Refugee Resettlement Watch

Archive for May 13th, 2013

Former refugee resettlement worker blows the whistle on refugee program failures; calls for moratorium

Posted by Ann Corcoran on May 13, 2013

In a must-read letter to the US State Department a 25-year veteran of the International Rescue Committee (one of the largest of the top nine federal contractors) calls for a moratorium on refugee resettlement until the ORR (Office of Refugee Resettlement) and the volags (contractors) get their act together.

Boston on our minds. The IRC closed its Boston office in 2009. But, several other refugee contractors are still doing business there.

Consider this long-time Boston resident’s comments about fraud and lax security screening in the light of two posts we have written in the last two days, here and here.  It all rings true.

Editor:  This is one more, but, by far the most damning, of the testimony we have been publishing in advance of this Wednesday’s hearing at the US State Department.  All other testimonies we have received are archived here.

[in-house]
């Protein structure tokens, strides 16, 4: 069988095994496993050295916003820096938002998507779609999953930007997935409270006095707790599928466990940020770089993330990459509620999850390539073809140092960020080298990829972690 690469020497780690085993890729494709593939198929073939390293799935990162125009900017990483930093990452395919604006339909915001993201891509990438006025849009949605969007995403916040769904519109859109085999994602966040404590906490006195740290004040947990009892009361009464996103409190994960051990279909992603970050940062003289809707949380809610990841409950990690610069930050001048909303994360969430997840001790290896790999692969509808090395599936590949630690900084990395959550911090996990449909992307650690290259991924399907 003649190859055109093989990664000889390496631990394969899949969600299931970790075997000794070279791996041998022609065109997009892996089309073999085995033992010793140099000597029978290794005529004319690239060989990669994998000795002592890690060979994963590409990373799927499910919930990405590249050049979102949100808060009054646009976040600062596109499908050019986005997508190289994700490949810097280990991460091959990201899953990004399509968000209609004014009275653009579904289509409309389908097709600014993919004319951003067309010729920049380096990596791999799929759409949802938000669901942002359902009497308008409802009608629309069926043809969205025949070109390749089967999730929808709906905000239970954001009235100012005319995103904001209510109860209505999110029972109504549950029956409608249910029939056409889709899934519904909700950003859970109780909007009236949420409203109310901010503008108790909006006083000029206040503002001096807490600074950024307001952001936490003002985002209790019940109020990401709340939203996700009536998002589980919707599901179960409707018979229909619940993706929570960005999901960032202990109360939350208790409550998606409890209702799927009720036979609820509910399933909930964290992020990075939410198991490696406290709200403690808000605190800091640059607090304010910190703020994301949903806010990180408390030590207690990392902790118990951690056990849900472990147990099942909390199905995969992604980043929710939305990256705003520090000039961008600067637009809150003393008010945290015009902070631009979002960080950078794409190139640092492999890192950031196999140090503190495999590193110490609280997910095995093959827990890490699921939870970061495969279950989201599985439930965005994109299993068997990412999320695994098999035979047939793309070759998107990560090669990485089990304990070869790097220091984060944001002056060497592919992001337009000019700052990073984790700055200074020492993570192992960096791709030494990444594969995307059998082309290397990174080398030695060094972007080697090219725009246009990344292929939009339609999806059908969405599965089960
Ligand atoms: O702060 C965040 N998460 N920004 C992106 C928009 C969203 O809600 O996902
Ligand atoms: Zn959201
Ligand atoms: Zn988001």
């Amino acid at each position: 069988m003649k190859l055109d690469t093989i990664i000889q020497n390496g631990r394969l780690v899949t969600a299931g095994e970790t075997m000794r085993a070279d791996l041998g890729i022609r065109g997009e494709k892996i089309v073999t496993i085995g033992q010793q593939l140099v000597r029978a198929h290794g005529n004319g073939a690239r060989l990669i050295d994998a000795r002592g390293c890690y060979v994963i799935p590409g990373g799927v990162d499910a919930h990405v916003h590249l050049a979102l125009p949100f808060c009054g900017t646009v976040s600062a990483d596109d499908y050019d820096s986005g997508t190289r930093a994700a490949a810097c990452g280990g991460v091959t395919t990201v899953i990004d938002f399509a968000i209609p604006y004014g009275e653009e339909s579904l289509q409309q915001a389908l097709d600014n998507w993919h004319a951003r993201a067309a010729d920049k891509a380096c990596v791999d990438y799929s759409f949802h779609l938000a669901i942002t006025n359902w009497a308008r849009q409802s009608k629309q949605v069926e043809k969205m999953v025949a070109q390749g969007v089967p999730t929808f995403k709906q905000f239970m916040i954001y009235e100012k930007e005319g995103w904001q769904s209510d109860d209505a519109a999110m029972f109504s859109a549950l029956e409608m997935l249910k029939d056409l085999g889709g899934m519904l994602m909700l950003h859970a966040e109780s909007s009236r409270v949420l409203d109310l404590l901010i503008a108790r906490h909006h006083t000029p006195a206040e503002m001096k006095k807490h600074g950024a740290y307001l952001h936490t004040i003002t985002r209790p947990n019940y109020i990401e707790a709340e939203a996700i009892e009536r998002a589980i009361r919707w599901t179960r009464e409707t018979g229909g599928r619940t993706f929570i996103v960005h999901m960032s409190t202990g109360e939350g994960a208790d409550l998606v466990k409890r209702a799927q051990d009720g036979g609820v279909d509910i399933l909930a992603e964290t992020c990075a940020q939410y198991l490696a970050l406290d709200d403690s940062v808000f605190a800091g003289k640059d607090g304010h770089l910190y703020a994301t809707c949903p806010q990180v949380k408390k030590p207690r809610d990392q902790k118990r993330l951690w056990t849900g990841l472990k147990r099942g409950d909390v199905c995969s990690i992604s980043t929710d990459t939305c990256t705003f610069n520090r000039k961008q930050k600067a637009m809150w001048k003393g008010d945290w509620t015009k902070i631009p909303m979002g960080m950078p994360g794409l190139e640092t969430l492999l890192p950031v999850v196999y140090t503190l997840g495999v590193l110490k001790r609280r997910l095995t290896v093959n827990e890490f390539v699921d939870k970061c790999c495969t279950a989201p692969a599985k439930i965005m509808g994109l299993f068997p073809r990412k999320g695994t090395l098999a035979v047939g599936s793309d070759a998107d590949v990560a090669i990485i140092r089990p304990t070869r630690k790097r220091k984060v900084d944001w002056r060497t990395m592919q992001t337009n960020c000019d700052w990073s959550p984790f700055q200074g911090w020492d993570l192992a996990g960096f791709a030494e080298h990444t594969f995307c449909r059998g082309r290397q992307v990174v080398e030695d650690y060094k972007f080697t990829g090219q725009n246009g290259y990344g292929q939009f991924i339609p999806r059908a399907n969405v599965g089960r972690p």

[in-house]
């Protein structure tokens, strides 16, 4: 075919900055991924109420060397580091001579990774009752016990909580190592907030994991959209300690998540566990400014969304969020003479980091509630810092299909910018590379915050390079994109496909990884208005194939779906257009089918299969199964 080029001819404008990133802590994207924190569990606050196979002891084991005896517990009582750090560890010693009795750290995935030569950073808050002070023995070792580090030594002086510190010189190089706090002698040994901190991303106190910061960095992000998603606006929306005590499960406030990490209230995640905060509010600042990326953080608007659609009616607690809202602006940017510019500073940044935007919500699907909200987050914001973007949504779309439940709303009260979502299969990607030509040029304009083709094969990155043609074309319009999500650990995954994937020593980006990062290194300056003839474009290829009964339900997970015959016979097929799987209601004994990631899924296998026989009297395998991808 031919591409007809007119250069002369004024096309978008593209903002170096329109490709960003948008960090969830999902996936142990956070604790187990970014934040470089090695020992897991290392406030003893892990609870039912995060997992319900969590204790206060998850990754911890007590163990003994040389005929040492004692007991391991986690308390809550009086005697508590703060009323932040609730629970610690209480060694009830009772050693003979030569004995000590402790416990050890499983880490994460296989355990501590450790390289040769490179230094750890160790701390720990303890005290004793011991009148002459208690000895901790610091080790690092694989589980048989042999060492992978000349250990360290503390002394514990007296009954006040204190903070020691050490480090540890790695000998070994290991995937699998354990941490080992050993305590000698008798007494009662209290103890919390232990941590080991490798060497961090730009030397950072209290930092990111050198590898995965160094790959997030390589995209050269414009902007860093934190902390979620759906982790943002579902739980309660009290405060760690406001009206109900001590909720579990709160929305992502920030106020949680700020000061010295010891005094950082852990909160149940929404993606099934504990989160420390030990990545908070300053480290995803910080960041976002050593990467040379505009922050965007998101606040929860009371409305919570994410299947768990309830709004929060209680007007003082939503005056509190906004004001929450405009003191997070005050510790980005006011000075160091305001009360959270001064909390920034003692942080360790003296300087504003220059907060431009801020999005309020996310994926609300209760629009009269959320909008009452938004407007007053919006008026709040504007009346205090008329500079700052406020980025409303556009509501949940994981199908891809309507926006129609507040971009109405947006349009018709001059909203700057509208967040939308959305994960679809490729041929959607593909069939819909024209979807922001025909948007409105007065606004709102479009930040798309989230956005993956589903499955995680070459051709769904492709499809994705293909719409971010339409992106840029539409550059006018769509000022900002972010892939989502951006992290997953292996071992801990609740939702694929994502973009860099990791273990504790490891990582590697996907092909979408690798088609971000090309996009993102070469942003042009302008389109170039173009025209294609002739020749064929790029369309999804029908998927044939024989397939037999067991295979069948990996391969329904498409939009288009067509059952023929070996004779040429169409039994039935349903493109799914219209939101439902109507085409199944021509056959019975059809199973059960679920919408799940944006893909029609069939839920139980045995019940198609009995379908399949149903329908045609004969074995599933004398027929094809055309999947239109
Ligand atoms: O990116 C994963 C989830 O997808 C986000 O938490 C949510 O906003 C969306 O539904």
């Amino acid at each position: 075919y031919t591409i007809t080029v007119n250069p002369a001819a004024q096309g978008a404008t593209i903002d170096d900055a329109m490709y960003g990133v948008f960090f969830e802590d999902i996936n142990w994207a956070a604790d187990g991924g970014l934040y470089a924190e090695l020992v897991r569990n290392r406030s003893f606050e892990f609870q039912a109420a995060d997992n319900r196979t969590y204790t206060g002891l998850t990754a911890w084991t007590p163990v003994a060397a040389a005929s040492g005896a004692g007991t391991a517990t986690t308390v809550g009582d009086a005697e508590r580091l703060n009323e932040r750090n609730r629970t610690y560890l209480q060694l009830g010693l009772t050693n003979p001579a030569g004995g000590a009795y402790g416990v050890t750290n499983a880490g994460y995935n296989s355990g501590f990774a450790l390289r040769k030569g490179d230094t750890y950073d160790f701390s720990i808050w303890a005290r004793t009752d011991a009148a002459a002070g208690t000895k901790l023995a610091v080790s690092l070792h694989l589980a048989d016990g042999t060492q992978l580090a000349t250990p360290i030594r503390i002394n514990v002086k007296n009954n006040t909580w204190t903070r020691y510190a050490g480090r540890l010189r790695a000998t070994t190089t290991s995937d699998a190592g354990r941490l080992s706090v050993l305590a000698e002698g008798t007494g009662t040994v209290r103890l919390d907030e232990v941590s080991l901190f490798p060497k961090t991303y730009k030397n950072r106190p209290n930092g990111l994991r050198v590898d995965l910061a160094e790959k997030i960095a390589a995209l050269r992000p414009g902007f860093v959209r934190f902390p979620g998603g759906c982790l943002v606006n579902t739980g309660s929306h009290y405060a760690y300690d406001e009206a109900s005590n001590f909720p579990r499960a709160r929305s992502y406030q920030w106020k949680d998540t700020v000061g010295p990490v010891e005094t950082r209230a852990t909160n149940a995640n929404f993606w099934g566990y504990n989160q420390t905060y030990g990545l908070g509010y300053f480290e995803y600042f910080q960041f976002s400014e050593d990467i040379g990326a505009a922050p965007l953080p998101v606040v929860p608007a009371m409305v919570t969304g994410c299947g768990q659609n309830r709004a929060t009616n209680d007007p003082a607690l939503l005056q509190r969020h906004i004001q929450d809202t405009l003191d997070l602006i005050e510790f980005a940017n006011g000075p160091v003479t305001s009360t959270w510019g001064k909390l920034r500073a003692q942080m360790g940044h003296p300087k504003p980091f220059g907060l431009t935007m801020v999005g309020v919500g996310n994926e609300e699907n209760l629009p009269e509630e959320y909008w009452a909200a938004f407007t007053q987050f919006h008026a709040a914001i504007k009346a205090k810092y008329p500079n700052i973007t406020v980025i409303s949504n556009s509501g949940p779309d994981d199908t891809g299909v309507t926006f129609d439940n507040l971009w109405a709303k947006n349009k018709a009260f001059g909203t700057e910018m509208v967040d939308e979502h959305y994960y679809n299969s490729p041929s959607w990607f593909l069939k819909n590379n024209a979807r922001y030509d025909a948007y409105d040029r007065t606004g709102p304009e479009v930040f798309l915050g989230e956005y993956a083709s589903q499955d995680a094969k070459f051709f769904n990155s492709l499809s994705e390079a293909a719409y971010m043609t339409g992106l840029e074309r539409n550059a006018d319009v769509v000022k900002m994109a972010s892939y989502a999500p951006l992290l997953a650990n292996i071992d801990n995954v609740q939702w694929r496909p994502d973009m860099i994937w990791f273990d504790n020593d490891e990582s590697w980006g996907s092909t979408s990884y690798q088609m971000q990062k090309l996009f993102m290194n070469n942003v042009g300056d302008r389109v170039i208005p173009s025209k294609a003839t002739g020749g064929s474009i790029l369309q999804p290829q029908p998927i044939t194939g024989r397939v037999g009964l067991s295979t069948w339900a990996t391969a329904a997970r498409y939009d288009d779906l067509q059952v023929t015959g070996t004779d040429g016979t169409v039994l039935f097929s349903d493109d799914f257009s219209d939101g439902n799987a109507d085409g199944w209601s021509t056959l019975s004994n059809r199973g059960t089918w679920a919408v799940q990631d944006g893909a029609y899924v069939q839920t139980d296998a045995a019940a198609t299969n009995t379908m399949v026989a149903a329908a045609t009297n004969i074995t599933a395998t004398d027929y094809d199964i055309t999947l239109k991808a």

(Emphasis below is mine)

Ms. Anne Richard
Asst. Secretary of State for Population, Refugees and Migration
US State Department
Washington, DC. 20520

April 27, 2013

Re: Federal Register Public Notice 8241 Comment Request

Dear Ms Richard:

I worked for the IRC in several capacities from 1980 until 2004 (caseworker, deputy director of the Boston office). In 2004, amid increasing budget constraints, I volunteered for a lay off. At the time, my heart was still into the work I loved and I continued to volunteer for two additional years, spending 3 days a week working on the family reunification program, in which I was considered an “expert.”

Early on, I grew familiar with the fraud that was rampant throughout the program, from the refugees themselves (sometimes forgivable), the overseas OPE’s (not forgivable) and on up to the UN (most unforgivable). Most of my colleagues were also aware of it, and while they often joked about it, almost no one did anything to change or challenge it.

In our work, it was all about “getting the numbers,” often at the expense of legitimate screening for “real“ refugees.